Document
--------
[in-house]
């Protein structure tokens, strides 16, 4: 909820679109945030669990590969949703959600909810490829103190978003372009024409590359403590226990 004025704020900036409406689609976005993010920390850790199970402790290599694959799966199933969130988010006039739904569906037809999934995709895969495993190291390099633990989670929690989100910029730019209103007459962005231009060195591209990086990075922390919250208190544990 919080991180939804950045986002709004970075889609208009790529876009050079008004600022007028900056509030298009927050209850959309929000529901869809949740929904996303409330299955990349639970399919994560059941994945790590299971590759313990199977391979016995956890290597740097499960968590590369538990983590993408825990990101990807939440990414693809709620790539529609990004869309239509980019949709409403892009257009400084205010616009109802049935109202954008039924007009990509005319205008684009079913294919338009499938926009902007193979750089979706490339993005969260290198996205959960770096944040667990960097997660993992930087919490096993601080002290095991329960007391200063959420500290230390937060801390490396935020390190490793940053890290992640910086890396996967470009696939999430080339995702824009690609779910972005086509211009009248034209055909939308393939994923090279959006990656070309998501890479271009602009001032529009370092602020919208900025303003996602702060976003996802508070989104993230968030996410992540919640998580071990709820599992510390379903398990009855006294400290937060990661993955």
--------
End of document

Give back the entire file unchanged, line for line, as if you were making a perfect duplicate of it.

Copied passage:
[in-house]
């Protein structure tokens, strides 16, 4: 909820679109945030669990590969949703959600909810490829103190978003372009024409590359403590226990 004025704020900036409406689609976005993010920390850790199970402790290599694959799966199933969130988010006039739904569906037809999934995709895969495993190291390099633990989670929690989100910029730019209103007459962005231009060195591209990086990075922390919250208190544990 919080991180939804950045986002709004970075889609208009790529876009050079008004600022007028900056509030298009927050209850959309929000529901869809949740929904996303409330299955990349639970399919994560059941994945790590299971590759313990199977391979016995956890290597740097499960968590590369538990983590993408825990990101990807939440990414693809709620790539529609990004869309239509980019949709409403892009257009400084205010616009109802049935109202954008039924007009990509005319205008684009079913294919338009499938926009902007193979750089979706490339993005969260290198996205959960770096944040667990960097997660993992930087919490096993601080002290095991329960007391200063959420500290230390937060801390490396935020390190490793940053890290992640910086890396996967470009696939999430080339995702824009690609779910972005086509211009009248034209055909939308393939994923090279959006990656070309998501890479271009602009001032529009370092602020919208900025303003996602702060976003996802508070989104993230968030996410992540919640998580071990709820599992510390379903398990009855006294400290937060990661993955």